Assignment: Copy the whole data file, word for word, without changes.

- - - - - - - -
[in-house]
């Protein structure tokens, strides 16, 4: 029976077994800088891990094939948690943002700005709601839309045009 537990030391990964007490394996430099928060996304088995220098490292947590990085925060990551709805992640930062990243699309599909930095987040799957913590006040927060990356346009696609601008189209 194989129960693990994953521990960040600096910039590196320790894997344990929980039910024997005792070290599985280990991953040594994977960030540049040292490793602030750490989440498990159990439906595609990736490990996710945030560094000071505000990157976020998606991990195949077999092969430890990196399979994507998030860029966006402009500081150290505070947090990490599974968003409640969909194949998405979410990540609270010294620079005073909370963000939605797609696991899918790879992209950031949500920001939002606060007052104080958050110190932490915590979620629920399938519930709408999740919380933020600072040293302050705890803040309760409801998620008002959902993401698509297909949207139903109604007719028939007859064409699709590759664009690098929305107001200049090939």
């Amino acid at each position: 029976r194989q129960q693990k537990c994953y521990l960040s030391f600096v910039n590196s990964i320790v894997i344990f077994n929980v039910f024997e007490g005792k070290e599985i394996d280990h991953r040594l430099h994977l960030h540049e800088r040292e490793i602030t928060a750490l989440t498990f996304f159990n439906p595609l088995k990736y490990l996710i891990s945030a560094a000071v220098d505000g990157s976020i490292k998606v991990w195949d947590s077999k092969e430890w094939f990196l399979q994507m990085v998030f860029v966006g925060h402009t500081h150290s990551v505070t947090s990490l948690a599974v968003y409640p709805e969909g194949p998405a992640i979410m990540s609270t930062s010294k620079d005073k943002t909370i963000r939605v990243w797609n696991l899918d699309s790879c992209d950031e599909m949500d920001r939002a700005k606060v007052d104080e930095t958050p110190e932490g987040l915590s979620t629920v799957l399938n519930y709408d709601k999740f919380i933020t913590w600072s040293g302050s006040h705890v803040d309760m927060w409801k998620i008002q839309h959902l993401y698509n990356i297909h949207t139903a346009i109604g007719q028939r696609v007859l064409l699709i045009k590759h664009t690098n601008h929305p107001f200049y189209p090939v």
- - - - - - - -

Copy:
[in-house]
């Protein structure tokens, strides 16, 4: 029976077994800088891990094939948690943002700005709601839309045009 537990030391990964007490394996430099928060996304088995220098490292947590990085925060990551709805992640930062990243699309599909930095987040799957913590006040927060990356346009696609601008189209 194989129960693990994953521990960040600096910039590196320790894997344990929980039910024997005792070290599985280990991953040594994977960030540049040292490793602030750490989440498990159990439906595609990736490990996710945030560094000071505000990157976020998606991990195949077999092969430890990196399979994507998030860029966006402009500081150290505070947090990490599974968003409640969909194949998405979410990540609270010294620079005073909370963000939605797609696991899918790879992209950031949500920001939002606060007052104080958050110190932490915590979620629920399938519930709408999740919380933020600072040293302050705890803040309760409801998620008002959902993401698509297909949207139903109604007719028939007859064409699709590759664009690098929305107001200049090939």
């Amino acid at each position: 029976r194989q129960q693990k537990c994953y521990l960040s030391f600096v910039n590196s990964i320790v894997i344990f077994n929980v039910f024997e007490g005792k070290e599985i394996d280990h991953r040594l430099h994977l960030h540049e800088r040292e490793i602030t928060a750490l989440t498990f996304f159990n439906p595609l088995k990736y490990l996710i891990s945030a560094a000071v220098d505000g990157s976020i490292k998606v991990w195949d947590s077999k092969e430890w094939f990196l399979q994507m990085v998030f860029v966006g925060h402009t500081h150290s990551v505070t947090s990490l948690a599974v968003y409640p709805e969909g194949p998405a992640i979410m990540s609270t930062s010294k620079d005073k943002t909370i963000r939605v990243w797609n696991l899918d699309s790879c992209d950031e599909m949500d920001r939002a700005k606060v007052d104080e930095t958050p110190e932490g987040l915590s979620t629920v799957l399938n519930y709408d709601k999740f919380i933020t913590w600072s040293g302050s006040h705890v803040d309760m927060w409801k998620i008002q839309h959902l993401y698509n990356i297909h949207t139903a346009i109604g007719q028939r696609v007859l064409l699709i045009k590759h664009t690098n601008h929305p107001f200049y189209p090939v």